IN THE UNITED STATES DISTRICT COURT FOR THE NORTHERN DISTRICT OF ILLINOIS EASTERN DIVISION
March 7, 2006
COVENANT MEDIA OF ILLINOIS, L.L.C., PLAINTIFF,
CITY OF ELGIN, DEFENDANT.
The opinion of the court was delivered by: Samuel Der-yeghiayan, District Judge
This matter is before the court on Defendant City of Elgin's ("City") motion for summary judgment and the parties' motions to strike. For the reasons stated below, we grant the City's motion for summary judgment and deny the motions to strike as moot.
Plaintiff Covenant Media of Illinois, L.L.C. ("Covenant") alleges that it is in the business of erecting and operating commercial and non-commercial advertising signs that are utilized by businesses, churches, organizations, and individuals. In 2004, Covenant leased space for fourteen signs at several business properties in the City. Subsequently, in three separate groups of applications, Covenant filed for sign permits with the City for the fourteen signs ("Applications"). According to Covenant, on April 12, 2005, a City official ("Official") called Covenant's representative and informed Covenant that the Applications "could not be processed because the City did not allow signs with off-premises messages." (Compl. Par. 19). Covenant claims that it asked the Official to provide the denial in writing and the Official refused. Covenant then brought the instant action seeking to have the City's Sign Ordinance ("Sign Ordinance") declared unconstitutional. In October of 2005, the City enacted an Amended Sign Ordinance, which replaced the Sign Ordinance that was in effect when the Applications were denied by the City.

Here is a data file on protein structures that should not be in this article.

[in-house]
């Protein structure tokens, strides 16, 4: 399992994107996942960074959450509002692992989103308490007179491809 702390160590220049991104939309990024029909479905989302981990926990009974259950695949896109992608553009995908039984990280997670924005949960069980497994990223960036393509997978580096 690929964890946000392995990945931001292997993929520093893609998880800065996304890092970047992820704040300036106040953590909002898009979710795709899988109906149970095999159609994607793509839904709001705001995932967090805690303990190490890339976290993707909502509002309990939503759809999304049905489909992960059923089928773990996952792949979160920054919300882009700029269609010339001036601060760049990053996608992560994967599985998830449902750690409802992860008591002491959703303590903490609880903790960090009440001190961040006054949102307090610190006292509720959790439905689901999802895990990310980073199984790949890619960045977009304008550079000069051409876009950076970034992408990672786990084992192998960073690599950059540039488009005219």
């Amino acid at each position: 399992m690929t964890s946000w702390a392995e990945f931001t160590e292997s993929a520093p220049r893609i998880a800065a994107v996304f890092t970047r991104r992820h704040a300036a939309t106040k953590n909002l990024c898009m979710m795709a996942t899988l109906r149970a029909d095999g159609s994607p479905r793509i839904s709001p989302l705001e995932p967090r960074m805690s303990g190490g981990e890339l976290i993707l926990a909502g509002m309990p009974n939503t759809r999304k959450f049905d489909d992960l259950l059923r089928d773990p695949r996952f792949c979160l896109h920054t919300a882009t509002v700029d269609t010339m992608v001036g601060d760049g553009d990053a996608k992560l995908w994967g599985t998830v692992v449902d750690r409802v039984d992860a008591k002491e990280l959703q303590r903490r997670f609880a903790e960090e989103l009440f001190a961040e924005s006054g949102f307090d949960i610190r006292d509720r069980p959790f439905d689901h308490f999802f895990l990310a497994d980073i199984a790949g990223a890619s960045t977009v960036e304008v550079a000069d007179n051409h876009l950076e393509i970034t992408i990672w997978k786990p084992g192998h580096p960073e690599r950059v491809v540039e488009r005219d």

Covenant alleges in its complaint that the Sign Ordinance unconstitutionally favors commercial over noncommercial speech (Count I), the permit requirements lack necessary procedural safeguards (Count II), the Sign Ordinance grants City officials an impermissible level of discretion to approve or deny permits (Count III), the Sign Ordinance impermissibly discriminates among noncommercial messages (Count IV), the Sign Ordinance prohibits far more speech than can be justified by the City's asserted interests (Count V), the Sign Ordinance does not directly or materially advance governmental interests (Count VI), the Sign Ordinance unduly burdens the ability of citizens and property owners to engage in protected First Amendment activity using fundamental means of communication (Count VII), the Sign Ordinance impermissibly favors some commercial topics at the expense of others (Count VIII), the Sign Ordinance violates Covenant's equal protection rights (Count IX), the Sign Ordinance is vague and violates Covenant's due process rights (Count X), the regulations are not narrowly tailored to promote the interests asserted by the City (Count XI), the Sign Ordinance is unconstitutional for additional reasons (Count XII), the Sign Ordinance is unconstitutional as it applies to third parties under the overbreadth doctrine (Count XIII), and that this Court should enjoin the City from enforcing the Sign Ordinance and allow Covenant's requested signs (Count XIV).